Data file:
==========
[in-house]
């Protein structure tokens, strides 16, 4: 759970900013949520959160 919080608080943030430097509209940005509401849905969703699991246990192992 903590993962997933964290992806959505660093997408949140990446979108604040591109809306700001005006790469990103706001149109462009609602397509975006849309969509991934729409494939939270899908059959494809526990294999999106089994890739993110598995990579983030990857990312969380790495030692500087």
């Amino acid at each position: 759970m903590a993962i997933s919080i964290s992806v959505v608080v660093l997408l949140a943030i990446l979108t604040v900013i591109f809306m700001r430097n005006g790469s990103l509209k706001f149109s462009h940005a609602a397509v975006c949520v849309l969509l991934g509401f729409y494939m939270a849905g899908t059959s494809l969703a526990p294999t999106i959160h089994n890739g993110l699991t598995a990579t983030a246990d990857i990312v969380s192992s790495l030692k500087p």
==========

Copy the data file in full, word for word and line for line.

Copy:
[in-house]
């Protein structure tokens, strides 16, 4: 759970900013949520959160 919080608080943030430097509209940005509401849905969703699991246990192992 903590993962997933964290992806959505660093997408949140990446979108604040591109809306700001005006790469990103706001149109462009609602397509975006849309969509991934729409494939939270899908059959494809526990294999999106089994890739993110598995990579983030990857990312969380790495030692500087």
């Amino acid at each position: 759970m903590a993962i997933s919080i964290s992806v959505v608080v660093l997408l949140a943030i990446l979108t604040v900013i591109f809306m700001r430097n005006g790469s990103l509209k706001f149109s462009h940005a609602a397509v975006c949520v849309l969509l991934g509401f729409y494939m939270a849905g899908t059959s494809l969703a526990p294999t999106i959160h089994n890739g993110l699991t598995a990579t983030a246990d990857i990312v969380s192992s790495l030692k500087p």